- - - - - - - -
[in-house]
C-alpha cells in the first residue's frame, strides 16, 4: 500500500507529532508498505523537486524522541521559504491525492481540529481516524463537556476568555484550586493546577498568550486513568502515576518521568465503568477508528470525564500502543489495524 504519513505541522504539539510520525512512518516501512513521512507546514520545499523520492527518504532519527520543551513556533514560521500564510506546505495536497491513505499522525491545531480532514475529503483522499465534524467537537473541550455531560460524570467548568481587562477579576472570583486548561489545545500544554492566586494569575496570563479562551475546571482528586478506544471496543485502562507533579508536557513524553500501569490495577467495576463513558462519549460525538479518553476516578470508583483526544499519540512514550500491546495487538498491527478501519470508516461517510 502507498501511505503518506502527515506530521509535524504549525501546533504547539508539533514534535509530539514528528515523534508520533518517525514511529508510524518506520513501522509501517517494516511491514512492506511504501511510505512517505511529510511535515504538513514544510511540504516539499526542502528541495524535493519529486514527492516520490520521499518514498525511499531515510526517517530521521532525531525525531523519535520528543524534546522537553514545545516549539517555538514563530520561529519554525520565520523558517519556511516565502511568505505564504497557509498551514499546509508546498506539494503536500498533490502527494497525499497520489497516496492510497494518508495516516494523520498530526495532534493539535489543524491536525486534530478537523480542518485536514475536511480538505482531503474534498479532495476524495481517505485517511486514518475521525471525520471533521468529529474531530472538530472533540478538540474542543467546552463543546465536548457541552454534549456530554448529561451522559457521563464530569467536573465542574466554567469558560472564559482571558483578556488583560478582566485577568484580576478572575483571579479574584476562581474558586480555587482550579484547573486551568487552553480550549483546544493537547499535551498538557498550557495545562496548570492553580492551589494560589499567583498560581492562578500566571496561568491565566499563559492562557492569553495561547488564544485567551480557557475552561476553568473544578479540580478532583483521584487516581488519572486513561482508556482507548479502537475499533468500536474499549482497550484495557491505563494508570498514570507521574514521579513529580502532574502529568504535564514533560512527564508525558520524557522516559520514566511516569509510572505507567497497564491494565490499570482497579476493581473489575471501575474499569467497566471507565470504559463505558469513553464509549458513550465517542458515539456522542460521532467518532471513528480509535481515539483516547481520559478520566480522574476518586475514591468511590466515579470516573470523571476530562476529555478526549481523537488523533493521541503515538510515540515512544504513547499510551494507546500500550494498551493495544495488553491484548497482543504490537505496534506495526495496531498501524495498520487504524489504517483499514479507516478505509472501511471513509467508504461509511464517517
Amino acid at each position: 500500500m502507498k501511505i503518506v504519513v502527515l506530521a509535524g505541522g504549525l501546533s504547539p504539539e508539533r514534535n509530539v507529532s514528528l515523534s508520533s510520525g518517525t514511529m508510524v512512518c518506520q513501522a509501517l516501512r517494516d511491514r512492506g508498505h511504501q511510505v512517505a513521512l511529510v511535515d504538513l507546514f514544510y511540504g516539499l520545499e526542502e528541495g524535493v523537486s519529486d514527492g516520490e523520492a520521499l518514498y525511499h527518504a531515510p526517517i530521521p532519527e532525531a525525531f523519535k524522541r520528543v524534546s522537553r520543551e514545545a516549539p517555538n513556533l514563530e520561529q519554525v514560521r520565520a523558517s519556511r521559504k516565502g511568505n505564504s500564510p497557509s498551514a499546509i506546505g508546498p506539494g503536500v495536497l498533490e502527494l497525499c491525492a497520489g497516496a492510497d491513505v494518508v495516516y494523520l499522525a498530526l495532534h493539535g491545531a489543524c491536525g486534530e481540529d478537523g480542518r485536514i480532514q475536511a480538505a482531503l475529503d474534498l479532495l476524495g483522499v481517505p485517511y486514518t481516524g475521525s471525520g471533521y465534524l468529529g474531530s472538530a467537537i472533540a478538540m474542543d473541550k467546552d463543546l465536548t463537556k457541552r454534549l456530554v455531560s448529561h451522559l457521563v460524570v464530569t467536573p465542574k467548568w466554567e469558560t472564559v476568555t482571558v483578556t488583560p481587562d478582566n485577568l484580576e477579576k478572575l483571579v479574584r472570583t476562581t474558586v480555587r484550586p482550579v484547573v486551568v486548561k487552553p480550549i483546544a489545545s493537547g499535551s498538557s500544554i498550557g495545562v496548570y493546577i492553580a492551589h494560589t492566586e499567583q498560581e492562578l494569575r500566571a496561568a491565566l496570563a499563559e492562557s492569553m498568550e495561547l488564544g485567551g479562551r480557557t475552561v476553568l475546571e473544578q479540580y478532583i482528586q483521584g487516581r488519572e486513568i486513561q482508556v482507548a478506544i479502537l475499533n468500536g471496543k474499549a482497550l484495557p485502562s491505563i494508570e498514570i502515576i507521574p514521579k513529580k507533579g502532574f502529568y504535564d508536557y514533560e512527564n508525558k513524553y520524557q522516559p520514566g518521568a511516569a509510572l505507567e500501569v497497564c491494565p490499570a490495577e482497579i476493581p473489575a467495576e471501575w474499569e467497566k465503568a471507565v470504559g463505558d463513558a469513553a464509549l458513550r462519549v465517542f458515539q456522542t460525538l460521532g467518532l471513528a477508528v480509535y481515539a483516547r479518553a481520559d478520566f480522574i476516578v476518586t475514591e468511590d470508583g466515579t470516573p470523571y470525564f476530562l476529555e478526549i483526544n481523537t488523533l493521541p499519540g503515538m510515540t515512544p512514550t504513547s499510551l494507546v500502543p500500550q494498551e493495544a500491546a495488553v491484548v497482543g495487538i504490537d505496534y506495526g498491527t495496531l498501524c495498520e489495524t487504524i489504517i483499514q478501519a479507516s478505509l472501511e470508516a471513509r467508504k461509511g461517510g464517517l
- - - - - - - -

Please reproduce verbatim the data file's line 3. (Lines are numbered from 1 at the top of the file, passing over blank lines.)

Amino acid at each position: 500500500m502507498k501511505i503518506v504519513v502527515l506530521a509535524g505541522g504549525l501546533s504547539p504539539e508539533r514534535n509530539v507529532s514528528l515523534s508520533s510520525g518517525t514511529m508510524v512512518c518506520q513501522a509501517l516501512r517494516d511491514r512492506g508498505h511504501q511510505v512517505a513521512l511529510v511535515d504538513l507546514f514544510y511540504g516539499l520545499e526542502e528541495g524535493v523537486s519529486d514527492g516520490e523520492a520521499l518514498y525511499h527518504a531515510p526517517i530521521p532519527e532525531a525525531f523519535k524522541r520528543v524534546s522537553r520543551e514545545a516549539p517555538n513556533l514563530e520561529q519554525v514560521r520565520a523558517s519556511r521559504k516565502g511568505n505564504s500564510p497557509s498551514a499546509i506546505g508546498p506539494g503536500v495536497l498533490e502527494l497525499c491525492a497520489g497516496a492510497d491513505v494518508v495516516y494523520l499522525a498530526l495532534h493539535g491545531a489543524c491536525g486534530e481540529d478537523g480542518r485536514i480532514q475536511a480538505a482531503l475529503d474534498l479532495l476524495g483522499v481517505p485517511y486514518t481516524g475521525s471525520g471533521y465534524l468529529g474531530s472538530a467537537i472533540a478538540m474542543d473541550k467546552d463543546l465536548t463537556k457541552r454534549l456530554v455531560s448529561h451522559l457521563v460524570v464530569t467536573p465542574k467548568w466554567e469558560t472564559v476568555t482571558v483578556t488583560p481587562d478582566n485577568l484580576e477579576k478572575l483571579v479574584r472570583t476562581t474558586v480555587r484550586p482550579v484547573v486551568v486548561k487552553p480550549i483546544a489545545s493537547g499535551s498538557s500544554i498550557g495545562v496548570y493546577i492553580a492551589h494560589t492566586e499567583q498560581e492562578l494569575r500566571a496561568a491565566l496570563a499563559e492562557s492569553m498568550e495561547l488564544g485567551g479562551r480557557t475552561v476553568l475546571e473544578q479540580y478532583i482528586q483521584g487516581r488519572e486513568i486513561q482508556v482507548a478506544i479502537l475499533n468500536g471496543k474499549a482497550l484495557p485502562s491505563i494508570e498514570i502515576i507521574p514521579k513529580k507533579g502532574f502529568y504535564d508536557y514533560e512527564n508525558k513524553y520524557q522516559p520514566g518521568a511516569a509510572l505507567e500501569v497497564c491494565p490499570a490495577e482497579i476493581p473489575a467495576e471501575w474499569e467497566k465503568a471507565v470504559g463505558d463513558a469513553a464509549l458513550r462519549v465517542f458515539q456522542t460525538l460521532g467518532l471513528a477508528v480509535y481515539a483516547r479518553a481520559d478520566f480522574i476516578v476518586t475514591e468511590d470508583g466515579t470516573p470523571y470525564f476530562l476529555e478526549i483526544n481523537t488523533l493521541p499519540g503515538m510515540t515512544p512514550t504513547s499510551l494507546v500502543p500500550q494498551e493495544a500491546a495488553v491484548v497482543g495487538i504490537d505496534y506495526g498491527t495496531l498501524c495498520e489495524t487504524i489504517i483499514q478501519a479507516s478505509l472501511e470508516a471513509r467508504k461509511g461517510g464517517l